Mutual recognition allows teachers to be registered in more than one state or territory in Australia and New Zealand without needing to complete the registration process from the beginning.
You do not need to be registered in multiple states/territories of Australia, but, if you do plan on moving, it is a really convenient way of being able to maintain your teaching registration.
For example, if you hold full registration with the Queensland College of Teachers, you are eligible to gain full registration with the Victorian Institute of Teaching.
Mutual recognition in New South Wales (NSW)
If you are an overseas and/or interstate teacher, you are required to be accredited by NESA to work in a NSW school or centre-based early childhood service. This includes teachers on exchange programs.
NESA is responsible for assessing the qualifications of teachers trained in other countries who are Australian citizens or residents holding a valid working visa. If you are an internationally trained teacher and would like to be accredited to teach in NSW, you must provide certified evidence of your teaching qualifications.
If you have current full registration from another Australian state or territory or New Zealand you can apply for Mutual Recognition by completing the Application for mutual recognition form. If you hold registration with the Queensland College of Teachers or the Teacher Registration Board of Western Australia, you are required to complete an authority to release information form. All forms can be found here.
On 1 July 2021, a new Automatic Mutual Recognition of Occupational Registrations (AMR) scheme came into effect for a number of skilled workers who require occupational licences. This scheme does not currently apply to teachers, and existing mutual recognition arrangements continue in NSW.
Why may you register in more than one state?
Registering in more than one state can come in handy for those working in areas that straddle state borders – Albury-Wodonga on the border of NSW and Victoria, and Coolangatta-Tweed Heads on the Queensland/NSW border spring to mind.
Teachers working in these areas find it useful to hold both states’ teaching licenses, allowing them to work in any school within these areas.
For other teachers, holding multiple teaching registrations – while possible – can be expensive, particularly with multiple annual fees to keep all registrations current and yearly registration fees varying from state to state.
Teachers seeking to hold multiple current registrations will be looking at paying an application fee for each registration as well as the annual fee for each of these, which can run to hundreds of dollars or more.
The exception for this is Victoria and New South Wales - for those who are an accredited teacher in NSW and wish to work in Victoria, the Victorian Institute of Teaching will waive its annual registration fees while the teacher maintains accreditation in NSW. This is a reciprocal agreement that allows teachers who live near the NSW-Victorian border to be able to work in both states and only pay one annual fee.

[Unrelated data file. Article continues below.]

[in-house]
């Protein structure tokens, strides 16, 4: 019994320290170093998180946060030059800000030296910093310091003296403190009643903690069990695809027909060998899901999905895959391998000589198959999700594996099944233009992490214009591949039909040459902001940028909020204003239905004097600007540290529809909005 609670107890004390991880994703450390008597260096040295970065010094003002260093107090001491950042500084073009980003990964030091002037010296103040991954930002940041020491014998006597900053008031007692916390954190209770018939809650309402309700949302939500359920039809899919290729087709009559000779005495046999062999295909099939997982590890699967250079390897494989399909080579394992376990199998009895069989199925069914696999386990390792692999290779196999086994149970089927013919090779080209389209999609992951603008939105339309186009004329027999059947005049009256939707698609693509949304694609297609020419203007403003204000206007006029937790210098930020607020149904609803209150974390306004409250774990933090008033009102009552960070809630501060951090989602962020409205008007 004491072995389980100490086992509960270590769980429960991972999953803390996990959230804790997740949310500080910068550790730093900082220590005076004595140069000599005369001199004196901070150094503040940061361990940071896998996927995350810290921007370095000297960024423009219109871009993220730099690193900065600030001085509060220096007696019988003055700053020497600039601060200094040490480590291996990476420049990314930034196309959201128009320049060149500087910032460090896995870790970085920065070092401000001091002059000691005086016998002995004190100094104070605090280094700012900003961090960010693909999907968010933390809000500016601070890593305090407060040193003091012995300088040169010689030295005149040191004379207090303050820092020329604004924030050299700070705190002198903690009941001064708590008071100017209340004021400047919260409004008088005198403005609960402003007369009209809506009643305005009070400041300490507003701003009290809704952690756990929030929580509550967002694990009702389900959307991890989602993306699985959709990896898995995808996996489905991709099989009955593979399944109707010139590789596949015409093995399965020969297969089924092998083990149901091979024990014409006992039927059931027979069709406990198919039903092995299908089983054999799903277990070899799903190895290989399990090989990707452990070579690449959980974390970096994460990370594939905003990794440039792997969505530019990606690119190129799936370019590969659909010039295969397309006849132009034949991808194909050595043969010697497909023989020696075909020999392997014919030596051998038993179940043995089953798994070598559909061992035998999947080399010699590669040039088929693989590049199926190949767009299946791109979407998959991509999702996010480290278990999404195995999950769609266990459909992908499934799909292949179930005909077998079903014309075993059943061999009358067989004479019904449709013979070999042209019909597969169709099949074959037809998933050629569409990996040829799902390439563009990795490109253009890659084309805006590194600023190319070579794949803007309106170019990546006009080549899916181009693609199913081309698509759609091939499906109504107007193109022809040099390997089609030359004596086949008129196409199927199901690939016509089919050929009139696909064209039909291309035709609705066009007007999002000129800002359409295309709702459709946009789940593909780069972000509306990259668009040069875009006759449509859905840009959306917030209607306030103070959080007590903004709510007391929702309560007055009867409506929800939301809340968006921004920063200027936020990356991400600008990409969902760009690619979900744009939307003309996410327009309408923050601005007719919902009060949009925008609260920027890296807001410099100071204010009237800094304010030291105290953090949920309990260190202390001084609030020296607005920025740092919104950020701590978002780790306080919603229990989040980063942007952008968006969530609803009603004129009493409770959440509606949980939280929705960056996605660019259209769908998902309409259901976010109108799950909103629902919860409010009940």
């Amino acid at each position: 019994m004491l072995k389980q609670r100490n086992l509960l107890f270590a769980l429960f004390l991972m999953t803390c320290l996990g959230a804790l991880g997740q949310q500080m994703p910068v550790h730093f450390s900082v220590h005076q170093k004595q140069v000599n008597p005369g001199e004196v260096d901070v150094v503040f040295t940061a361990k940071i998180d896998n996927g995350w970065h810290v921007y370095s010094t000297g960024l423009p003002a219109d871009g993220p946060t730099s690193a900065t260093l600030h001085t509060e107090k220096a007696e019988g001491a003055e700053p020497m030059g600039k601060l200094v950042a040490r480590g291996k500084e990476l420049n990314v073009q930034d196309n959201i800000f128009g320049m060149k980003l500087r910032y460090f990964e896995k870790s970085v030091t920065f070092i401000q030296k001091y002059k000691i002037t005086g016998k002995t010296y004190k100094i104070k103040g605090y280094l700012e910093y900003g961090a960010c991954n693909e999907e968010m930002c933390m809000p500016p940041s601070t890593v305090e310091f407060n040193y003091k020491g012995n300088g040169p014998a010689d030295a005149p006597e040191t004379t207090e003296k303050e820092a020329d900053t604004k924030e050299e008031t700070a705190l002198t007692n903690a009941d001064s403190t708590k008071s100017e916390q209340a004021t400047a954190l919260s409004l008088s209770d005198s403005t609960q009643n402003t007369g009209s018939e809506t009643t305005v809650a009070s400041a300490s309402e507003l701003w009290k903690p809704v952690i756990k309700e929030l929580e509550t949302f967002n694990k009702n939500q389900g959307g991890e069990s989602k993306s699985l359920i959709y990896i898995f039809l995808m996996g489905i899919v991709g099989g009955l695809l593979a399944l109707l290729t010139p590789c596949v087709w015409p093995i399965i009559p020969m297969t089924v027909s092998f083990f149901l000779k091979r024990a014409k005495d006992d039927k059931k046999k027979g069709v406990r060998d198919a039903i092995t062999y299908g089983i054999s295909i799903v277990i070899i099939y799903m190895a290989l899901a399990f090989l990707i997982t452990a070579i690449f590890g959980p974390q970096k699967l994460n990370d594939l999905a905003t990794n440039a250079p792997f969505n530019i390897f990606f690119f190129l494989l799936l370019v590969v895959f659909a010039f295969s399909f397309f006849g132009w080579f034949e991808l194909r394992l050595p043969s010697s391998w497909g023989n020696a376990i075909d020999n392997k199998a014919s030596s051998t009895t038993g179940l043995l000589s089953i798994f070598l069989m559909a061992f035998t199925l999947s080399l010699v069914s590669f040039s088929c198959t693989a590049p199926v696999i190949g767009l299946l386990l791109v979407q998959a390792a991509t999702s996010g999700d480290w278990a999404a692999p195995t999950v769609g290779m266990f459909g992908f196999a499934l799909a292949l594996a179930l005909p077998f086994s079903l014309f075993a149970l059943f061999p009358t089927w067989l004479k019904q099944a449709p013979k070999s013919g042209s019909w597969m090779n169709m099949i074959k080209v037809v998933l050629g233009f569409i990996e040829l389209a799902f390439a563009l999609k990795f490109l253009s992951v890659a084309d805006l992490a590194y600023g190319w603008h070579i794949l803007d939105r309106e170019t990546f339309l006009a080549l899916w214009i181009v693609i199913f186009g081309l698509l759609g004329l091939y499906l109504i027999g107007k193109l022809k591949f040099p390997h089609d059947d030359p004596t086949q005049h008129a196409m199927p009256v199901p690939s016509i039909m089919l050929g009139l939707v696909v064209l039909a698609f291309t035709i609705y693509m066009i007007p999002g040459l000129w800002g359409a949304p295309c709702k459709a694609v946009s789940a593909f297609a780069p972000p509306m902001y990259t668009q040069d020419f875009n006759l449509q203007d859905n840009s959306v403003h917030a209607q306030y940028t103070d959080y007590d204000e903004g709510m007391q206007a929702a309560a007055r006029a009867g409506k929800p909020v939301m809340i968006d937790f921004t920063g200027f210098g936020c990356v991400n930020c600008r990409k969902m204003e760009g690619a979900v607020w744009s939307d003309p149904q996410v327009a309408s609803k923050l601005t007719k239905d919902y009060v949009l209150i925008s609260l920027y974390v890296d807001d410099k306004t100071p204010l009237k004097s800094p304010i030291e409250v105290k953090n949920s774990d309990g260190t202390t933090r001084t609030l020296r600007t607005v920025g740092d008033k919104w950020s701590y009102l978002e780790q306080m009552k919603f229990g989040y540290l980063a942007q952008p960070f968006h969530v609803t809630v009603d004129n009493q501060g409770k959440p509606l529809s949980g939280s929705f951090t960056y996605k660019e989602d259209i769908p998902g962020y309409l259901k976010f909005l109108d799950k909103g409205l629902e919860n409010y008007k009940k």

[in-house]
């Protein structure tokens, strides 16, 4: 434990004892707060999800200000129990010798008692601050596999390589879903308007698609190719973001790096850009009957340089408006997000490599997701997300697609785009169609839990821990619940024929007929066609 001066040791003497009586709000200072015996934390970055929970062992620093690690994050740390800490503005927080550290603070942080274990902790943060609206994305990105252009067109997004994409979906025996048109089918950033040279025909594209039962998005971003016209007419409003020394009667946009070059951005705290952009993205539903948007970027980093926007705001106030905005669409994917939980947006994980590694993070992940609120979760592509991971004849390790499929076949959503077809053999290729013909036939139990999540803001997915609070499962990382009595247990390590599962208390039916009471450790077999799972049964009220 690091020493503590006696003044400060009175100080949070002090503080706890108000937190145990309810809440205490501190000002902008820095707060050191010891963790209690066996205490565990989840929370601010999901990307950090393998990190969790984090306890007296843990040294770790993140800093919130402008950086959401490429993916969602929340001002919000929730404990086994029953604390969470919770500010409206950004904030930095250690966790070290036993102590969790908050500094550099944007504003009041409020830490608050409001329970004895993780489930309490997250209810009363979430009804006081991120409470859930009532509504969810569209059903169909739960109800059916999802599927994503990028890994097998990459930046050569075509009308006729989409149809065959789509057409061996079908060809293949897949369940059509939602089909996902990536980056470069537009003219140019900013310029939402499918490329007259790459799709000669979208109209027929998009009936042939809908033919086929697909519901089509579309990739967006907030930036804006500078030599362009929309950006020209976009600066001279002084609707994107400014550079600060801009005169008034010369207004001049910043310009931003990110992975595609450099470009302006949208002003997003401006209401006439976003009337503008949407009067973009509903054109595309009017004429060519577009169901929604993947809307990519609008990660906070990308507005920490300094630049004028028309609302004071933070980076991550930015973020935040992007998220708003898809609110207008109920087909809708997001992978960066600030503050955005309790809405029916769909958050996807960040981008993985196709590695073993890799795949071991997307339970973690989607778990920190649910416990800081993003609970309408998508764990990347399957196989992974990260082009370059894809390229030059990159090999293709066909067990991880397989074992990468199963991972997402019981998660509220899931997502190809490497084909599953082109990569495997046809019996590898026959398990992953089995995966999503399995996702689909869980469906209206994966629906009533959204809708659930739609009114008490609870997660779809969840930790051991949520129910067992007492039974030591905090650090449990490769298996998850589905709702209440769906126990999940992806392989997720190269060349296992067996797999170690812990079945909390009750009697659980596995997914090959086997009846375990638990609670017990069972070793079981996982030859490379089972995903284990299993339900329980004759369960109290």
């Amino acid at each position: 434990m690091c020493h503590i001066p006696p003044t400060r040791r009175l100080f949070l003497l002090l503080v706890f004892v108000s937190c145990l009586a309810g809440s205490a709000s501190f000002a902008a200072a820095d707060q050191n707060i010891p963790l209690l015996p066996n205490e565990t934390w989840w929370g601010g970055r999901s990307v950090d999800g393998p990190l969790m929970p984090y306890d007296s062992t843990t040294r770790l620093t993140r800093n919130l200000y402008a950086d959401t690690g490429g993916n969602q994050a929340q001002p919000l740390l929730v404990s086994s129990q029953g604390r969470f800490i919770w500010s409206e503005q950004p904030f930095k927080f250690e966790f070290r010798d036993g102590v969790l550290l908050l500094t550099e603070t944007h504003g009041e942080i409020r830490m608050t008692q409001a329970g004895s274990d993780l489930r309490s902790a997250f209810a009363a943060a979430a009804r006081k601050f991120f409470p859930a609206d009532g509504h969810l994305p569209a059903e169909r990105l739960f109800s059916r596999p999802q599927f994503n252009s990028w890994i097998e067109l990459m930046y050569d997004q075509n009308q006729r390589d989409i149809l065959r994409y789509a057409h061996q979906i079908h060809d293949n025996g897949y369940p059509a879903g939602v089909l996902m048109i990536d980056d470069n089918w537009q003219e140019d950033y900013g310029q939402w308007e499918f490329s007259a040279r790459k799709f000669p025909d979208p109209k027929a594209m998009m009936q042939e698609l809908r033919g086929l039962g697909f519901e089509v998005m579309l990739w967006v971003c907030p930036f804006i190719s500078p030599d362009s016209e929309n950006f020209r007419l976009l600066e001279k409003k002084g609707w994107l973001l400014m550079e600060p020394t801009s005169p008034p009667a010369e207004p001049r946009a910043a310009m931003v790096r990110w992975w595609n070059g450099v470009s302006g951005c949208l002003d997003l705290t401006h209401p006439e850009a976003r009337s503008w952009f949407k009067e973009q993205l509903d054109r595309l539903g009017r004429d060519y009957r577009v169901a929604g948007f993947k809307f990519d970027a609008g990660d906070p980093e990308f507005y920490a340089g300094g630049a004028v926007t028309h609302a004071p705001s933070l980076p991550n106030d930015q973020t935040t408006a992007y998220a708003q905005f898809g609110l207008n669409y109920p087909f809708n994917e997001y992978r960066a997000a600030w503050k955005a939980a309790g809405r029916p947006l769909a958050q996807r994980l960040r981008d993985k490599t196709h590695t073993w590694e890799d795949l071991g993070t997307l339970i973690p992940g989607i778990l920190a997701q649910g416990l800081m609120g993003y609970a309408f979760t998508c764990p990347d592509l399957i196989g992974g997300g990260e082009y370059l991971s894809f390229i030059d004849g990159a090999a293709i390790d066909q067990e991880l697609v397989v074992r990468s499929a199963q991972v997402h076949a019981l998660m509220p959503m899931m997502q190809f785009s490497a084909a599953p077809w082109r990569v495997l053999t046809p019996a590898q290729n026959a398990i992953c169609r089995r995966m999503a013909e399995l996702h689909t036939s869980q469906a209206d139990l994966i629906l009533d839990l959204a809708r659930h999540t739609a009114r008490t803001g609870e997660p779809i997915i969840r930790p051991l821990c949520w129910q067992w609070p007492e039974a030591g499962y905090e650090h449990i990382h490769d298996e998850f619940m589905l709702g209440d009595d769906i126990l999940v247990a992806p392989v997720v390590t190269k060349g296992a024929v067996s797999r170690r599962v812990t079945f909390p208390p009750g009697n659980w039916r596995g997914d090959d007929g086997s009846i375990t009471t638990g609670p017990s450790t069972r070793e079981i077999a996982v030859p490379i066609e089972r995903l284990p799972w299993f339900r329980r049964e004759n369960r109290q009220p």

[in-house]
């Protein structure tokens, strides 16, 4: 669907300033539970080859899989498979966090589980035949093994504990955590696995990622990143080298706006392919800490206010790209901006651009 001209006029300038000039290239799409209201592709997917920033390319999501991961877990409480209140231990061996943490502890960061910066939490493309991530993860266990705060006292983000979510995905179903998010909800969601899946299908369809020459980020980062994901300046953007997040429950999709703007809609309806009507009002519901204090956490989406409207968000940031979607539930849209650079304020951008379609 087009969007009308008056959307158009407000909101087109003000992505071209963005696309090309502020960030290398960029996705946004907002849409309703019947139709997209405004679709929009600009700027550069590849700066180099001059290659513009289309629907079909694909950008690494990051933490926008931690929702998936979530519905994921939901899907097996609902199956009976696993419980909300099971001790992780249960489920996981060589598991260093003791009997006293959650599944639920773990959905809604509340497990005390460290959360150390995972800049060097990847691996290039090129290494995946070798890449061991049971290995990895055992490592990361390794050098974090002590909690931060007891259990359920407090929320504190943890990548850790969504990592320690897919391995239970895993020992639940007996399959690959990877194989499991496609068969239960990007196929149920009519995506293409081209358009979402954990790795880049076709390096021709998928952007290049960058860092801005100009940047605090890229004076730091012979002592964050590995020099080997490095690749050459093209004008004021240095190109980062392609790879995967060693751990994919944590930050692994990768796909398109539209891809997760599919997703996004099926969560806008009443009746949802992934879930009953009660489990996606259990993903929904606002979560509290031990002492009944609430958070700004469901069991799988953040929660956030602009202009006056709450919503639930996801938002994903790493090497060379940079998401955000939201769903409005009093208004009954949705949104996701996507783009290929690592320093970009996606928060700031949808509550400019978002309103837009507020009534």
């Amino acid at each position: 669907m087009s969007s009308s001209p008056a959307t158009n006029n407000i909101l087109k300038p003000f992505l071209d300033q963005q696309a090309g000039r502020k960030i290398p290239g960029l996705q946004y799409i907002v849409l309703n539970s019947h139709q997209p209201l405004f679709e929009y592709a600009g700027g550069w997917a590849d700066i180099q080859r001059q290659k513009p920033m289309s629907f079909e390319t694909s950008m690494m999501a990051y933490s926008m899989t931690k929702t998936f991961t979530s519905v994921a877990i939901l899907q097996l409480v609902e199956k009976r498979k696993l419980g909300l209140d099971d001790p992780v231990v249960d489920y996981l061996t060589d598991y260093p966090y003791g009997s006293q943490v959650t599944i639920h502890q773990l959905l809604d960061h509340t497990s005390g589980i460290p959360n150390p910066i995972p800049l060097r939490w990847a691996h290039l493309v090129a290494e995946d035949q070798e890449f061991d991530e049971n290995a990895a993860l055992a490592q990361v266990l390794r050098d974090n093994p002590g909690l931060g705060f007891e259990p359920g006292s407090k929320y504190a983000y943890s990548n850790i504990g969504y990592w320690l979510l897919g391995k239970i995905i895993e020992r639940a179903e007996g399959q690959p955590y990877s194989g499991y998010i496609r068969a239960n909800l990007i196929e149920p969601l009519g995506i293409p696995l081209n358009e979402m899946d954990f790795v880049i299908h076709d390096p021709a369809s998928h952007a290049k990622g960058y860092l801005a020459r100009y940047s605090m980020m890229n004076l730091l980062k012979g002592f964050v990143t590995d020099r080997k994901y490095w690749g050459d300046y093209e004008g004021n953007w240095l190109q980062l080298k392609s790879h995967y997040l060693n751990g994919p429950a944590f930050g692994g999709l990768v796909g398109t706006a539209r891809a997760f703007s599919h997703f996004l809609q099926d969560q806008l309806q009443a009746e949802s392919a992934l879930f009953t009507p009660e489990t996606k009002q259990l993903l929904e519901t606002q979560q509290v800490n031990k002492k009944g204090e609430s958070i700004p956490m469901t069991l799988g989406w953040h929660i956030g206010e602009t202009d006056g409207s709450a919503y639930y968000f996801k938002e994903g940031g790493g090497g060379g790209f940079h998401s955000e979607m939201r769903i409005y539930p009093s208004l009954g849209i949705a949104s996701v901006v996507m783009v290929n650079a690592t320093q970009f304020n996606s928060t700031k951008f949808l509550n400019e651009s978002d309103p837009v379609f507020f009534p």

Mutual recognition state by state
While the states and territories of Australia and New Zealand offer mutual recognition, it is important to consult the governing body of each jurisdiction to find out the exact requirements for mutual recognition.
Below are some places to start gathering information in each jurisdiction. Each governing body has dedicated support staff to help you navigate which application process is correct for your personal circumstances.
Australian Capital Territory (ACT)
For comprehensive information about all aspects of registering to teach in the ACT, consult the ACT Teacher Quality Institute, where you can gain information on what type of registration is right for you. Don’t forget that teachers in the ACT will also need to hold a Working with Vulnerable People Card in addition to their teaching registration.
New South Wales
The NSW Education Standard Authority (NESA) – Interstate Teachers provides teachers with important information when applying for accreditation. There is particularly useful information for Queensland and WA teachers.
Northern Territory (NT)
Form B – Application for NT Teacher Registration under mutual recognition outlines the process for teachers from all states, territories and New Zealand. Don’t forget that teachers in the NT will also need to hold an Ochre Card before commencing a registration application.
The Queensland College of Teachers (QCT) offers an information sheet on mutual recognition as well as online forms and information on applying for mutual recognition. NSW teachers should contact the QCT directly for more information.
The "Application for registration under mutual recognition" page on the Teachers Registration Board (TRB) website covers both information and the application forms required for this type of registration. Teachers from NSW should contact the Teachers Registration Board of South Australia directly.
The Teacher Registration Board (TRB) "applying for teacher registration under mutual recognition form" outlines the process for teachers, as well as information for teachers from NSW. Teachers in Tasmania will also need to hold a registration to work with vulnerable people, in addition to their teaching registration. Applications for registration can be made via TRB Online.
Complete the application to the Victorian Institute of Teaching (VIT) under mutual recognition form (excludes NSW teachers). Teachers who wish to be registered in both NSW and Victoria can apply for a waiver of fees.
Western Australia (WA)
New Zealand (NZ)
Information on mutual recognition in NZ can be found at: NZ Education Council – overseas teachers.